Special to The Explorer
Joan Donnelly, executive director of Tohono Chul Park, has announced her retirement effective Dec. 31.
Donnelly has served in the post for 14 years, with "enthusiasm and innovation," according to a release from the park.
Donnelly became director in May 1995, during Tohono Chul Park's 10th anniversary year, "a time many considered the peak of the park's growth," the release continued.
"Instead, Donnelly saw what Tohono Chul Park could become: The park is an evolving, dynamic entity."
"If it weren't dynamic, it wouldn't be the Tohono Chul we love," Donnelly said. "It is the journey of evolution that is exciting."
Donnelly guided the park's board and staff through a constituency-driven master plan beginning in 2001 that further developed the park's unique character, including three new signature spaces: Sin Agua Garden, Desert Living Courtyard and the recently completed Sonoran Seasons Garden.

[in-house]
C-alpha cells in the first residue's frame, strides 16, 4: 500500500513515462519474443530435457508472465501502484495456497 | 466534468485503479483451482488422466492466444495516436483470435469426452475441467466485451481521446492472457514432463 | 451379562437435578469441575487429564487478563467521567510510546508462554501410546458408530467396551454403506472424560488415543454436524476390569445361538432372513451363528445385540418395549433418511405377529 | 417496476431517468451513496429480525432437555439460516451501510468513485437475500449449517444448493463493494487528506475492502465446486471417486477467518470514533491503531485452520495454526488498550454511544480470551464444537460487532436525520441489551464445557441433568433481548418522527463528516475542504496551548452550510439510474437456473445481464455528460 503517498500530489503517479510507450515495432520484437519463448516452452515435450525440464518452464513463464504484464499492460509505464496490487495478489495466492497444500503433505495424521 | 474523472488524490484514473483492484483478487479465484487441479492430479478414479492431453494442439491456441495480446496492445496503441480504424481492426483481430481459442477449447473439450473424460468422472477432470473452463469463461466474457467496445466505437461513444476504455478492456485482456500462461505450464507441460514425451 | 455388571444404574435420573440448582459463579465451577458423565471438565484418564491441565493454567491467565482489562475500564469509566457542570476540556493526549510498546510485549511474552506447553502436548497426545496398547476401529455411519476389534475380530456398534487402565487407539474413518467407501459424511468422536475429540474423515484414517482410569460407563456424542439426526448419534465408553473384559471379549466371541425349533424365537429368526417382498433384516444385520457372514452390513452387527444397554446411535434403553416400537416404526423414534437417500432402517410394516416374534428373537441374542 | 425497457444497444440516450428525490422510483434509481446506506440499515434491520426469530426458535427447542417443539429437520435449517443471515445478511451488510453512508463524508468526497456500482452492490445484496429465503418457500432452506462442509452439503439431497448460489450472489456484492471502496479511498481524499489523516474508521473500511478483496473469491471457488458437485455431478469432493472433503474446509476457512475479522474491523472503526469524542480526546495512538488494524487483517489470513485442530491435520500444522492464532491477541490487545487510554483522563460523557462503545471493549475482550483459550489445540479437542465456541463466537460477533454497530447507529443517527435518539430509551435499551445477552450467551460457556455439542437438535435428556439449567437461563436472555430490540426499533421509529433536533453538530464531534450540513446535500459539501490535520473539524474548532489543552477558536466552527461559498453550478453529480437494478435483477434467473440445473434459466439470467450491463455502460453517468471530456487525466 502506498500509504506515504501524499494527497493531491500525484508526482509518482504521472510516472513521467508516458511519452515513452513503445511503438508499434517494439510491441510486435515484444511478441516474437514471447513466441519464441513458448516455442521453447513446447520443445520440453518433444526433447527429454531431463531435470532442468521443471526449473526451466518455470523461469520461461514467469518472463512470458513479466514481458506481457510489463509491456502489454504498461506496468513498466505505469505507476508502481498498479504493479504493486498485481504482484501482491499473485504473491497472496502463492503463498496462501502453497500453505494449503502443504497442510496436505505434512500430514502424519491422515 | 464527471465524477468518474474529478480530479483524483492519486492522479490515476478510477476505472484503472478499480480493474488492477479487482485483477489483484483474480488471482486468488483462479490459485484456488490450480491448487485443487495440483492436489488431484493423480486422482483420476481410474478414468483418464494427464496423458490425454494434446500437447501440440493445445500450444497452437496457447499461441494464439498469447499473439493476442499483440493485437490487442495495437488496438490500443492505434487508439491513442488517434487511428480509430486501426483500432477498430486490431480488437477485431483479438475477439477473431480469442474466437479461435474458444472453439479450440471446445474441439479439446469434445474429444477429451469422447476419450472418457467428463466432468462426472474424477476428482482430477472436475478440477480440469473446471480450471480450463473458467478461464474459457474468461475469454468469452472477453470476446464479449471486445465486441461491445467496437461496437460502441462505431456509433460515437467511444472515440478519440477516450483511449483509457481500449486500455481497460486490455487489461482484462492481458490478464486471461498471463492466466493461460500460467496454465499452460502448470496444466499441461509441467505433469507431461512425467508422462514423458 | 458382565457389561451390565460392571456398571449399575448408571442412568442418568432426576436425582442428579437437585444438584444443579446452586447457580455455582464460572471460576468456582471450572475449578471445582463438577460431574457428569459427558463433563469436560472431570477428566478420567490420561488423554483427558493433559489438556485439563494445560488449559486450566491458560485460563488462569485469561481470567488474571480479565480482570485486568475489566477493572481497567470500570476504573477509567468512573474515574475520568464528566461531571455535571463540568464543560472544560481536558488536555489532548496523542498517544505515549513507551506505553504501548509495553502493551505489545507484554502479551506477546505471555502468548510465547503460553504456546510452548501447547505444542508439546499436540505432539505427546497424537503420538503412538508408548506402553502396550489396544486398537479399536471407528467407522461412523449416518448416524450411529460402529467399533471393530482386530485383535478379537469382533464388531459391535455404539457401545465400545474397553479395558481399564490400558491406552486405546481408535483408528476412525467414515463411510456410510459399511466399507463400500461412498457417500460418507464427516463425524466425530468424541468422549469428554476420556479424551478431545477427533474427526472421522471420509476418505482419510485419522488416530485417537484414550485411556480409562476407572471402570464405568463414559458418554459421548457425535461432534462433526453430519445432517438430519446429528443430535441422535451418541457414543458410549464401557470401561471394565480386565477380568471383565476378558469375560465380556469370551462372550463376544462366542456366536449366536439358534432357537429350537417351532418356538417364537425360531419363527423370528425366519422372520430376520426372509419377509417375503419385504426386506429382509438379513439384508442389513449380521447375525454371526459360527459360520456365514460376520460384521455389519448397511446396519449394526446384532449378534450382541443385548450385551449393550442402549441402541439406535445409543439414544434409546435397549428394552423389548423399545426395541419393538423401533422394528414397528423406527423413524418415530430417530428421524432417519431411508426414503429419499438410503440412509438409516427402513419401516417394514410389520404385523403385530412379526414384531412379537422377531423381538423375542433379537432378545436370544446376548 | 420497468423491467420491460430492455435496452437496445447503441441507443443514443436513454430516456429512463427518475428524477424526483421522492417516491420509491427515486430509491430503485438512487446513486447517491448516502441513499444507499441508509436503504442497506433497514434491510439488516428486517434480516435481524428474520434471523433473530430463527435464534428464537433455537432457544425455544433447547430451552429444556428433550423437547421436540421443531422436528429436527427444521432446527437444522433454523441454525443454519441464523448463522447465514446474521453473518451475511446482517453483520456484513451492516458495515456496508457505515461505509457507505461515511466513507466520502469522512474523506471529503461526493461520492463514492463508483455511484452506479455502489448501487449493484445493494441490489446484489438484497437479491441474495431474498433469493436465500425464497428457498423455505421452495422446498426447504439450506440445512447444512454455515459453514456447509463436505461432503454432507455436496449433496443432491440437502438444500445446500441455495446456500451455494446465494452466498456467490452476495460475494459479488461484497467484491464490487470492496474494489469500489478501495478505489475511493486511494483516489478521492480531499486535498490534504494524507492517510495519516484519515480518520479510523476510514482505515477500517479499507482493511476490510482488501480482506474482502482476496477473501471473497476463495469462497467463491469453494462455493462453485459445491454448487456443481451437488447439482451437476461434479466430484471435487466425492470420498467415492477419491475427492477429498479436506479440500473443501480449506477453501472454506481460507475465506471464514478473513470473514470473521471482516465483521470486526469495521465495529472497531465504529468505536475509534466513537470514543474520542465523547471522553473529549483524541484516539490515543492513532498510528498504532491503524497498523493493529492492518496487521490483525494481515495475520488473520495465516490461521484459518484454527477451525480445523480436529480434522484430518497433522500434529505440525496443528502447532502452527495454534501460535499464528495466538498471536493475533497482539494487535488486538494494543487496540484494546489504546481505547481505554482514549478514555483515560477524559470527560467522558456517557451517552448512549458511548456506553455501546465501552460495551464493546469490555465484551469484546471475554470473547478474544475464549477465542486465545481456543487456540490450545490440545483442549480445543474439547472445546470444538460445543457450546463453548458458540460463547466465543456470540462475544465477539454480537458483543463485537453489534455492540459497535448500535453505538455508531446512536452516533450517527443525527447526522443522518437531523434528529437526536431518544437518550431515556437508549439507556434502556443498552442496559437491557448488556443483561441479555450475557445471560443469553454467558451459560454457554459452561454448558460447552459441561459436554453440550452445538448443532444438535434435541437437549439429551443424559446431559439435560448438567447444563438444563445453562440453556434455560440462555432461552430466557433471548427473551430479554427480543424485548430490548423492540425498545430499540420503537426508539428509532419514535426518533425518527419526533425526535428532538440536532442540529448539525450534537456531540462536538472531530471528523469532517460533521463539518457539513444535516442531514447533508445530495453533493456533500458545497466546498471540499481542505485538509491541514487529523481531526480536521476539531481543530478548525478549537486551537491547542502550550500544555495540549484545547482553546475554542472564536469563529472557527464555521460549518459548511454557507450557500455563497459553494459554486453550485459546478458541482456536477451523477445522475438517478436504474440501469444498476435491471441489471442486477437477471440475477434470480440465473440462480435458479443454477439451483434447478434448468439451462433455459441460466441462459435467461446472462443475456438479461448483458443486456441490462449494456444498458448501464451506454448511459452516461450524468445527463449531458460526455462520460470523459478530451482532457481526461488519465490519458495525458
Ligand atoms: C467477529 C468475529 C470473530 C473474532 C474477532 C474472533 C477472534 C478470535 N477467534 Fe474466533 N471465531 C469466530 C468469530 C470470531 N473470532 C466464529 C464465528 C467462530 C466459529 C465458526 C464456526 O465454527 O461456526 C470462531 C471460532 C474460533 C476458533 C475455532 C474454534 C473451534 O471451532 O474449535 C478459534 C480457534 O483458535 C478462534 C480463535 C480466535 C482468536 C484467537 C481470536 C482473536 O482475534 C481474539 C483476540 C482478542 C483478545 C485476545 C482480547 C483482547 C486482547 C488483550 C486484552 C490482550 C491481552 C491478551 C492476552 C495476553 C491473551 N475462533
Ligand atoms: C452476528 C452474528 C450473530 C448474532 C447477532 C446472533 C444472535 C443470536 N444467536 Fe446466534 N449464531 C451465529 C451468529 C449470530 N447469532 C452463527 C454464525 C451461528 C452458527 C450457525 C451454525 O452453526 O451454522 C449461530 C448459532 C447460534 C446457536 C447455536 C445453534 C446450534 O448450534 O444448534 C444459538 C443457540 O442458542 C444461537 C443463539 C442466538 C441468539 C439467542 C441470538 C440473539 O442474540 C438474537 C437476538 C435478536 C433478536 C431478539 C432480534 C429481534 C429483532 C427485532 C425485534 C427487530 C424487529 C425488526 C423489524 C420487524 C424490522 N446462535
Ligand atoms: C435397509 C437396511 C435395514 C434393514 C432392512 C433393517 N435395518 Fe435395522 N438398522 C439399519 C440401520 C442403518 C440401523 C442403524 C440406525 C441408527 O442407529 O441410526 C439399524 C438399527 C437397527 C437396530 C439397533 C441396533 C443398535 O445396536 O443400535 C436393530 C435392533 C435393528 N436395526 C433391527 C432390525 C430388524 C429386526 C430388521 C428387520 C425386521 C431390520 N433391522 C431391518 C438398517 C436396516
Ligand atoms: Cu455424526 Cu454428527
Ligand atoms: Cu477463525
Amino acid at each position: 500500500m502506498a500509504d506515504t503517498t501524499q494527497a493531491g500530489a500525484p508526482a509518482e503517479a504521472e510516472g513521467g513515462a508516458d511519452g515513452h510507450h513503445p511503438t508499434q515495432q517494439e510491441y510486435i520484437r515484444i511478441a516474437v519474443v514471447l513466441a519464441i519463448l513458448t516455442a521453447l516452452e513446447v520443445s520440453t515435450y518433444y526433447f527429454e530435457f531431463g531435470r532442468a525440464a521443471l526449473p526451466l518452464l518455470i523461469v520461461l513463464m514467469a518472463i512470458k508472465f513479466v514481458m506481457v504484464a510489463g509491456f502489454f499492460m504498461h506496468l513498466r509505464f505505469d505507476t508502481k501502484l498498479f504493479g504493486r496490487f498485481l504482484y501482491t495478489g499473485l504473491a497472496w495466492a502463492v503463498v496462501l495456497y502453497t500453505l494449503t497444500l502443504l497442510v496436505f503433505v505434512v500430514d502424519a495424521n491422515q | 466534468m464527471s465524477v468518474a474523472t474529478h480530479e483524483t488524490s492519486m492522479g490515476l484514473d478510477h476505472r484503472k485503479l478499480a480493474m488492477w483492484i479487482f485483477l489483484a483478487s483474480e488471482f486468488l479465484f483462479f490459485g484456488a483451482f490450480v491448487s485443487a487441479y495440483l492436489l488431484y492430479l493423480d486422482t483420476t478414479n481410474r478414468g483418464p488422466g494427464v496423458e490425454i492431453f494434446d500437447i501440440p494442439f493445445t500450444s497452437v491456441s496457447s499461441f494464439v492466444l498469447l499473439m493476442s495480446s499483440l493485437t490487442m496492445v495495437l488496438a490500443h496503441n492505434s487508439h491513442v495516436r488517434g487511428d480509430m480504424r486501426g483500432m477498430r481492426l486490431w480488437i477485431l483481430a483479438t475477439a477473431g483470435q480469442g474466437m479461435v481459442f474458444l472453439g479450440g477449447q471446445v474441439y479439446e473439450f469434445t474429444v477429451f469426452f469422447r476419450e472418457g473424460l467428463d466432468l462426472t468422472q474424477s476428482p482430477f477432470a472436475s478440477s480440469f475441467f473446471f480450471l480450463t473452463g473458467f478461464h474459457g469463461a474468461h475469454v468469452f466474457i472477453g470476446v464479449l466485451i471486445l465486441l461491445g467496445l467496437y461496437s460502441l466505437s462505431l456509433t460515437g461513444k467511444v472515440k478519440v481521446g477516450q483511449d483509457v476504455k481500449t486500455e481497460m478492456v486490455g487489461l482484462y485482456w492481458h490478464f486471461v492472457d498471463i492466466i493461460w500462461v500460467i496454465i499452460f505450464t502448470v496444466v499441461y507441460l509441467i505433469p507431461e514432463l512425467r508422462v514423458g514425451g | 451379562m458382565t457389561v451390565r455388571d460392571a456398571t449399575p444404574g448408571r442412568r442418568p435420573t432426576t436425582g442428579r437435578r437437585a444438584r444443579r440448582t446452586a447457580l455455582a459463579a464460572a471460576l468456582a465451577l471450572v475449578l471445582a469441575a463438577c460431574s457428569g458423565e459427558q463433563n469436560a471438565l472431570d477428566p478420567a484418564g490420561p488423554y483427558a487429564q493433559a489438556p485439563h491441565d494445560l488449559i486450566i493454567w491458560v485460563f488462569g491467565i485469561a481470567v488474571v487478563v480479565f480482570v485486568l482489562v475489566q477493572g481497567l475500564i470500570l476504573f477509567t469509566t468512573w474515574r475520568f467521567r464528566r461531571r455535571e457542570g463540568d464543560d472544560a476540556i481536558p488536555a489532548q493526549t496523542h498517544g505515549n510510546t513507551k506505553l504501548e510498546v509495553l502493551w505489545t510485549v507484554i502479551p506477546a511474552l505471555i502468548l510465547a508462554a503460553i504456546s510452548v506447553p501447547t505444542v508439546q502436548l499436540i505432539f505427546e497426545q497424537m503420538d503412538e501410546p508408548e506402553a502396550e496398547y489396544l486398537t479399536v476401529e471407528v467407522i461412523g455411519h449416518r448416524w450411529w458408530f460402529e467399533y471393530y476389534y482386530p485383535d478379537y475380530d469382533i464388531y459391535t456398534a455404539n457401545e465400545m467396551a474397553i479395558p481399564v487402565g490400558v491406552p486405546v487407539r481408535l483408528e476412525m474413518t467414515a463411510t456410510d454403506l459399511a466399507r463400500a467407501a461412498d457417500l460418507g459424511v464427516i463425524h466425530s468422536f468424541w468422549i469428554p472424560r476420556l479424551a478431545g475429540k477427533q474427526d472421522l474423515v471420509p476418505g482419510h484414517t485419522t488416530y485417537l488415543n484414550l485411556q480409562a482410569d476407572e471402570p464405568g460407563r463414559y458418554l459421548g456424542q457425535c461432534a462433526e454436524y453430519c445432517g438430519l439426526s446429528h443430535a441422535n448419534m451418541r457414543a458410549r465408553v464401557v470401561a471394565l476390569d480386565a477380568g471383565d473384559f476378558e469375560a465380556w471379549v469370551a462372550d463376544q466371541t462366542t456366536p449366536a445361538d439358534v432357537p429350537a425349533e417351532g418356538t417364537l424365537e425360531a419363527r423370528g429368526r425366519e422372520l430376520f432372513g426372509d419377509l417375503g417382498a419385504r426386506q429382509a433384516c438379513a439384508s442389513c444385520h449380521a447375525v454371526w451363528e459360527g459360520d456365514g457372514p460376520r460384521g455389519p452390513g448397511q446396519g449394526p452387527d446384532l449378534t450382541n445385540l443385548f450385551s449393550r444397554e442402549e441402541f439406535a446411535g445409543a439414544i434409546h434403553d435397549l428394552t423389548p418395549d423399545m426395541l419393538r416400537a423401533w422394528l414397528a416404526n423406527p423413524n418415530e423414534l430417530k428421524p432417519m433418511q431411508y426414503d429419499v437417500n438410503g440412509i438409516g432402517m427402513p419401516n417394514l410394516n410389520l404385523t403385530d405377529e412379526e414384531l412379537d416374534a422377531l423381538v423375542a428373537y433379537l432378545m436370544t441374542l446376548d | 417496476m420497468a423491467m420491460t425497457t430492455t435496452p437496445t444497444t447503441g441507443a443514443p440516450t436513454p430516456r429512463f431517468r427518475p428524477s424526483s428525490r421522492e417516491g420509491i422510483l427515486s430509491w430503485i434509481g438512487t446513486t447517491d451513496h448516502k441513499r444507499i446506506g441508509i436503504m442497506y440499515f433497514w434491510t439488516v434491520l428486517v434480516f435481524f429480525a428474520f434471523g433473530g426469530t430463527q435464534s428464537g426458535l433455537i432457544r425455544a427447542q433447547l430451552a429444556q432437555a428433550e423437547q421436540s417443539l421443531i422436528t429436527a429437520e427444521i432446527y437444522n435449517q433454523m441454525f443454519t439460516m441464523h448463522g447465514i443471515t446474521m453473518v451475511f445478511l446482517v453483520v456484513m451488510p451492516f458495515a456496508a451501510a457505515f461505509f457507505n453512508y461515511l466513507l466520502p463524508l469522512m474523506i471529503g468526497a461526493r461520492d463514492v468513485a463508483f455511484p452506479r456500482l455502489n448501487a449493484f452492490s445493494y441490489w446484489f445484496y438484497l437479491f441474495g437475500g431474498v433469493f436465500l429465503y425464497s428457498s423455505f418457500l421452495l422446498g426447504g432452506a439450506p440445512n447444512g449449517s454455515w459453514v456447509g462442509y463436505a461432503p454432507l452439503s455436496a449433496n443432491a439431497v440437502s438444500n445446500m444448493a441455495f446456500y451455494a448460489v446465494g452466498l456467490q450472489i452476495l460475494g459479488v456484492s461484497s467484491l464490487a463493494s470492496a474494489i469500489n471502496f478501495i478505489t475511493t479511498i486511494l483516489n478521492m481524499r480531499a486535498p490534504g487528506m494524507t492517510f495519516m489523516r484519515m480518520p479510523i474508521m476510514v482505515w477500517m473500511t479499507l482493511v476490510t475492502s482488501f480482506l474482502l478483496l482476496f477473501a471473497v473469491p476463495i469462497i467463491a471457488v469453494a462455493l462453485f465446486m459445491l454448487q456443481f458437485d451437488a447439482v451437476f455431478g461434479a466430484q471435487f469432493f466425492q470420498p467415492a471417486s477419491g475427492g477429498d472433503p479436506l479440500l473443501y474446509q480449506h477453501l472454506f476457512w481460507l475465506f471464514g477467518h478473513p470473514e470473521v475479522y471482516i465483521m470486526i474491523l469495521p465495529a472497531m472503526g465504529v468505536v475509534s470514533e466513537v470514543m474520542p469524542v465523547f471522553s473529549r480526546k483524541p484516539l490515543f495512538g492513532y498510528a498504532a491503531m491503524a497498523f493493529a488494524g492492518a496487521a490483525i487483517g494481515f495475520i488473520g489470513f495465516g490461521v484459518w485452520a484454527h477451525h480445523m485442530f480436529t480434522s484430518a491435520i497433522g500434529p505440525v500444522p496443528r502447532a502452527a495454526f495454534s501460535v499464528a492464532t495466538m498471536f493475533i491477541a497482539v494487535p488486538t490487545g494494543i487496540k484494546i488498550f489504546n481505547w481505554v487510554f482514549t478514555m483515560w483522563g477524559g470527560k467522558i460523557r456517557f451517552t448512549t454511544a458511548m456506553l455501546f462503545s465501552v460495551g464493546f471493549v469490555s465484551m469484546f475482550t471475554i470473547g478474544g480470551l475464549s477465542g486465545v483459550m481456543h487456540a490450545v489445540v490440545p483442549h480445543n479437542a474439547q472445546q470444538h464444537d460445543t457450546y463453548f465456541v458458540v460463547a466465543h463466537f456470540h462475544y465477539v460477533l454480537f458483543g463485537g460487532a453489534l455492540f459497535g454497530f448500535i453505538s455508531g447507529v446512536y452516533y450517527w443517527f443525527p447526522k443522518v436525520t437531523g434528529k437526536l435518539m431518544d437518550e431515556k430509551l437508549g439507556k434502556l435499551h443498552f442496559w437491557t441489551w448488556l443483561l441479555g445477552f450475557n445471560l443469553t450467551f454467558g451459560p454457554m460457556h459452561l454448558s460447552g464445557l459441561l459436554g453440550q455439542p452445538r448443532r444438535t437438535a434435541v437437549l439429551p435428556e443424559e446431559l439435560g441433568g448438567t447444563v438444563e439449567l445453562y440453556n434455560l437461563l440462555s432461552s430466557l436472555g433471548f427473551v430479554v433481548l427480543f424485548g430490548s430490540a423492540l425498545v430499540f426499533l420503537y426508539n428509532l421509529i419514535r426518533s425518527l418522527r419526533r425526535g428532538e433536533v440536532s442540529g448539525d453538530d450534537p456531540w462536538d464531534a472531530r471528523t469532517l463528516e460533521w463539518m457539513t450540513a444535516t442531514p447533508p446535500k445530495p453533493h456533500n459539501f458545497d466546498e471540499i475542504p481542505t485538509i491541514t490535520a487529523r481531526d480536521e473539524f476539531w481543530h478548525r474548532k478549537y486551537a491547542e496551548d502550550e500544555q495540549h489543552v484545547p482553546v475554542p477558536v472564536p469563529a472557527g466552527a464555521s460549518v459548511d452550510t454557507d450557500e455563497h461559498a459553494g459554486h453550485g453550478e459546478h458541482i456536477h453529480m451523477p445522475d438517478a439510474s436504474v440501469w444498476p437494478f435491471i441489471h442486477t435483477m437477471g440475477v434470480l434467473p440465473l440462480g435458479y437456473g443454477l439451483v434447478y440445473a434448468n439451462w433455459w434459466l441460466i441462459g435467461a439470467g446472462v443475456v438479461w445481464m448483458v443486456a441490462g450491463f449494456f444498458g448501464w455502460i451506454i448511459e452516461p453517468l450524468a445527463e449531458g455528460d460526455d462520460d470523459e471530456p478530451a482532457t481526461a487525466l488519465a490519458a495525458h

During Donnelly's tenure, Tohono Chul Park experienced many firsts — the first plant sale, "Park After Dark" and holiday nights events, and a members reception. In addition, the park launched its first annual campaign and the completion of its first capital campaign.
Under Donnelly's direction, the Park restated its mission, acquired an additional 11 acres, developed the brand "where nature, art and culture connect," and joined the computer revolution with a point of sales system, dedicated website, online shopping, electronic newsletters and social networking.
There were awards and recognition, too, as the Park became an affiliate of the Lady Bird Johnson Wildflower Center and was named an Arizona Treasure, one of the top 22 Secret Gardens in the U.S. and Canada by National Geographic Traveler, and one of the World's Ten Great Botanical Gardens by Travel+Leisure.
"As Tohono Chul Park moves into its 25th year, all of the board, staff and volunteers extend their heartfelt thanks to Joan for an amazing 14 years and wish her the very best as she discovers another avenue for her talents and energy as a new retiree," said board president Mark Barmann.